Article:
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[348] In accordance with which request, on the 7th of July, he wrote a letter to Secretary Seward, giving his thoughts upon recruiting, from which we make a few extracts:—

1st, We should be allowed a band of ten musicians for each camp, to enliven the men and cause attraction. This proposition I made when you were here, and I understood you and General Buckingham to accede to it; but I wish to have the authority in writing, so it may go on file. The cost for each camp will be about four hundred dollars a month.

2d, There should be a commissioned officer in each of the camps to muster in recruits as soon as they arrive in camp. We now have to depend upon Captain Goodhue, who is stationed in Boston; but his time is so taken up that he can but seldom go to the camp at Worcester. The senior officer in command of any camp ought to have authority to muster recruits.

3d, Officers authorized to raise companies should be commissioned, and draw pay, from the time they begin recruiting, with the understanding, that, unless the company is raised in a reasonable time, the commissions shall be cancelled. As it now is, the men who recruit spend their time and money without receiving any pay for their services. Why should not their pay begin when their labors begin?

4th, We are too much hedged in with army regulations and army officers. Our tents should be floored; but the United States officers won't pay the bills, because the regulations don't allow it. In order to get recruits, the camps should be made comfortable and attractive. It is the denial of these little things which annoys officers and men. It was a great mistake when the recruiting was taken from the State authorities, and put in charge of army officers: they move slowly, and appear to have no enthusiasm.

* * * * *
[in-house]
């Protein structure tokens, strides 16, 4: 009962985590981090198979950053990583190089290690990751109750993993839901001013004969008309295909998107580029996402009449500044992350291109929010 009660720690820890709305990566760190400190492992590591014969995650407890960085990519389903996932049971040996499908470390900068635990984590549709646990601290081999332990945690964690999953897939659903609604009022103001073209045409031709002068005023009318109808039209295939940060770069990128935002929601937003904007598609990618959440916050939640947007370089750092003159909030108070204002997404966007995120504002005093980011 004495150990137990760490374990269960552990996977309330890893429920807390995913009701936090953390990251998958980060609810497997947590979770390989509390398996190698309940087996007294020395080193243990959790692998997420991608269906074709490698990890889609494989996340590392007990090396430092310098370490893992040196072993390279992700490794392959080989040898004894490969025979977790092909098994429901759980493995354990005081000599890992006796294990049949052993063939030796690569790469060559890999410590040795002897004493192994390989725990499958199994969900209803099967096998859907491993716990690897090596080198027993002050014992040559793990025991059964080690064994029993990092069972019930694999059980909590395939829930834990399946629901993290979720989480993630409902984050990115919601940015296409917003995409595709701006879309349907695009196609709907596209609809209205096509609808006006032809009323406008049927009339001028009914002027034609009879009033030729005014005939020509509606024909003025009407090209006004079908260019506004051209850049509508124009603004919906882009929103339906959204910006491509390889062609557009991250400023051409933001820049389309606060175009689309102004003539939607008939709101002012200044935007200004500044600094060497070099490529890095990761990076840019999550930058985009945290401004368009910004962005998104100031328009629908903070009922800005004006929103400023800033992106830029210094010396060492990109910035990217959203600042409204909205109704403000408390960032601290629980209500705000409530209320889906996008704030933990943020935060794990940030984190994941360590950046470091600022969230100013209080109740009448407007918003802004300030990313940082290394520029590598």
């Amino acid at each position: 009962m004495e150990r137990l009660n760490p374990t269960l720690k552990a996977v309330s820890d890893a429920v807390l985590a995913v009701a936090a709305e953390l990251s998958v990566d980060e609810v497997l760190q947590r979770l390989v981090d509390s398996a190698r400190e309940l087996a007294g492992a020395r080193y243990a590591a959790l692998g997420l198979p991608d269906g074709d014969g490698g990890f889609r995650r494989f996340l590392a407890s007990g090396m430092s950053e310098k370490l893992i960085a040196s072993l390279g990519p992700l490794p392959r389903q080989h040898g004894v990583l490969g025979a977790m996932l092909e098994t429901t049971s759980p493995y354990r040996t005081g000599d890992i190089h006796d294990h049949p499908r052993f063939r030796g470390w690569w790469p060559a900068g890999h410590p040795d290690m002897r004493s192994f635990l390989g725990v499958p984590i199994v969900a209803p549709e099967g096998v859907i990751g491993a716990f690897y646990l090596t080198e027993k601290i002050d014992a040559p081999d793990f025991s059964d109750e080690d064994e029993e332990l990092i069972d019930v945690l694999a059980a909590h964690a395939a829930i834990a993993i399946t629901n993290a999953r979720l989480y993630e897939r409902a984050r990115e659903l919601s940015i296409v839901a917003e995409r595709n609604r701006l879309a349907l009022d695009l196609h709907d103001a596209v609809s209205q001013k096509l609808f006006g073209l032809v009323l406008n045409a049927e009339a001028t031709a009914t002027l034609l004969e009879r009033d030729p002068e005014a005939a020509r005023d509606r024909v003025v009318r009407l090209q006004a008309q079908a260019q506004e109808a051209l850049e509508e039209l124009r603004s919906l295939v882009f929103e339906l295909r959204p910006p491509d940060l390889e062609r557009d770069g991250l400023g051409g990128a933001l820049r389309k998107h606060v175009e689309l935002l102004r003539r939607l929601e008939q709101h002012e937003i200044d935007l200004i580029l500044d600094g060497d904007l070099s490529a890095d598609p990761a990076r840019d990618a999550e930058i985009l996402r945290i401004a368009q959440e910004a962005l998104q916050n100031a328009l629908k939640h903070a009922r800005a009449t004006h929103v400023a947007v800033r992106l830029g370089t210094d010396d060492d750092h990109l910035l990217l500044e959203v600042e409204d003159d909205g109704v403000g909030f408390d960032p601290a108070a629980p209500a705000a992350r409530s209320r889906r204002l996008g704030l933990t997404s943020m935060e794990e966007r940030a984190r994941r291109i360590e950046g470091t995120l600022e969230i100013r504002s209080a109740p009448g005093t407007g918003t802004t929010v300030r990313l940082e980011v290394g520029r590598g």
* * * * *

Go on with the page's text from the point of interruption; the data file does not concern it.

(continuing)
Please have this letter given to General Buckingham, and request him to let me know what we may be authorized to do. I think he can have the fifteen thousand men in the time you stated: only give us a little margin, and keep us as much as possible under State authority.

The suggestions made by the Adjutant-General were substantially complied with: a band was engaged for each camp; a lieutenant for each company was commissioned; flooring was allowed for camp-tents, and the recruiting was put under the control of the State authorities,—the army officers auditing and paying the bills, and mustering in the recruits.

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